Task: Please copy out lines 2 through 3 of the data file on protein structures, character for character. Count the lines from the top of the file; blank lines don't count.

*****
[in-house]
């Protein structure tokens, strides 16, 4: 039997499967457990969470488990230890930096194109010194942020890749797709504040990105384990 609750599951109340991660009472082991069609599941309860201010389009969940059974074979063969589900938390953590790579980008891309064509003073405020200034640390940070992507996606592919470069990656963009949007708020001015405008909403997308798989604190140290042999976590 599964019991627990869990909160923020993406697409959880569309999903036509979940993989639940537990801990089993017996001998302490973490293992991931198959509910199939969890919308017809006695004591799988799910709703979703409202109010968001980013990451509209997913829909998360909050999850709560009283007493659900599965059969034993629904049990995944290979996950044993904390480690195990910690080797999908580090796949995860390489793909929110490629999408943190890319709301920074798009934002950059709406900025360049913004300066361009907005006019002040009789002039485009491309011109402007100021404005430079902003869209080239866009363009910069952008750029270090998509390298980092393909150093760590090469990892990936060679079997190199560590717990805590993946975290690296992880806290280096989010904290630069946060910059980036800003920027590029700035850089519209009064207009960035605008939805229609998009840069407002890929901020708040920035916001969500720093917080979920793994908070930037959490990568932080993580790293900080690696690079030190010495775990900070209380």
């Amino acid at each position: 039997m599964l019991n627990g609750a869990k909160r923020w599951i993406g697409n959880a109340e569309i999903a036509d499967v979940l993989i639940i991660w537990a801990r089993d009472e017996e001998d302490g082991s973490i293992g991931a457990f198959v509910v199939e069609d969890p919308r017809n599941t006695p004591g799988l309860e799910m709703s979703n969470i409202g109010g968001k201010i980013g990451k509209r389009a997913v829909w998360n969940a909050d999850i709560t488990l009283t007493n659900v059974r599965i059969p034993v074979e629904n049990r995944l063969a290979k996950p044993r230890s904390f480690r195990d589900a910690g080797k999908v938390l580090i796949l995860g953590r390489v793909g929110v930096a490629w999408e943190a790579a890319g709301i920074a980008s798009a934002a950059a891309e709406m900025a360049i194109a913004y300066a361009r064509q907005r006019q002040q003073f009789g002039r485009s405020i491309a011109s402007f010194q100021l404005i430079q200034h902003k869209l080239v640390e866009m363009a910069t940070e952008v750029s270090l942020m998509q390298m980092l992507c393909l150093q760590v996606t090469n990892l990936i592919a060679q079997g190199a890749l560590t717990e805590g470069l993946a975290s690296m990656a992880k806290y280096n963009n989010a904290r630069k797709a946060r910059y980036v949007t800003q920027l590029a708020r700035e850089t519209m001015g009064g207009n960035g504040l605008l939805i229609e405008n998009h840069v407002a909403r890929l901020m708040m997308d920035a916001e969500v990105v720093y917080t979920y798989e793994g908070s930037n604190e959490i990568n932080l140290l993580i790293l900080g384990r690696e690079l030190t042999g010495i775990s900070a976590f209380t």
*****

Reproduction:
């Protein structure tokens, strides 16, 4: 039997499967457990969470488990230890930096194109010194942020890749797709504040990105384990 609750599951109340991660009472082991069609599941309860201010389009969940059974074979063969589900938390953590790579980008891309064509003073405020200034640390940070992507996606592919470069990656963009949007708020001015405008909403997308798989604190140290042999976590 599964019991627990869990909160923020993406697409959880569309999903036509979940993989639940537990801990089993017996001998302490973490293992991931198959509910199939969890919308017809006695004591799988799910709703979703409202109010968001980013990451509209997913829909998360909050999850709560009283007493659900599965059969034993629904049990995944290979996950044993904390480690195990910690080797999908580090796949995860390489793909929110490629999408943190890319709301920074798009934002950059709406900025360049913004300066361009907005006019002040009789002039485009491309011109402007100021404005430079902003869209080239866009363009910069952008750029270090998509390298980092393909150093760590090469990892990936060679079997190199560590717990805590993946975290690296992880806290280096989010904290630069946060910059980036800003920027590029700035850089519209009064207009960035605008939805229609998009840069407002890929901020708040920035916001969500720093917080979920793994908070930037959490990568932080993580790293900080690696690079030190010495775990900070209380």
């Amino acid at each position: 039997m599964l019991n627990g609750a869990k909160r923020w599951i993406g697409n959880a109340e569309i999903a036509d499967v979940l993989i639940i991660w537990a801990r089993d009472e017996e001998d302490g082991s973490i293992g991931a457990f198959v509910v199939e069609d969890p919308r017809n599941t006695p004591g799988l309860e799910m709703s979703n969470i409202g109010g968001k201010i980013g990451k509209r389009a997913v829909w998360n969940a909050d999850i709560t488990l009283t007493n659900v059974r599965i059969p034993v074979e629904n049990r995944l063969a290979k996950p044993r230890s904390f480690r195990d589900a910690g080797k999908v938390l580090i796949l995860g953590r390489v793909g929110v930096a490629w999408e943190a790579a890319g709301i920074a980008s798009a934002a950059a891309e709406m900025a360049i194109a913004y300066a361009r064509q907005r006019q002040q003073f009789g002039r485009s405020i491309a011109s402007f010194q100021l404005i430079q200034h902003k869209l080239v640390e866009m363009a910069t940070e952008v750029s270090l942020m998509q390298m980092l992507c393909l150093q760590v996606t090469n990892l990936i592919a060679q079997g190199a890749l560590t717990e805590g470069l993946a975290s690296m990656a992880k806290y280096n963009n989010a904290r630069k797709a946060r910059y980036v949007t800003q920027l590029a708020r700035e850089t519209m001015g009064g207009n960035g504040l605008l939805i229609e405008n998009h840069v407002a909403r890929l901020m708040m997308d920035a916001e969500v990105v720093y917080t979920y798989e793994g908070s930037n604190e959490i990568n932080l140290l993580i790293l900080g384990r690696e690079l030190t042999g010495i775990s900070a976590f209380t």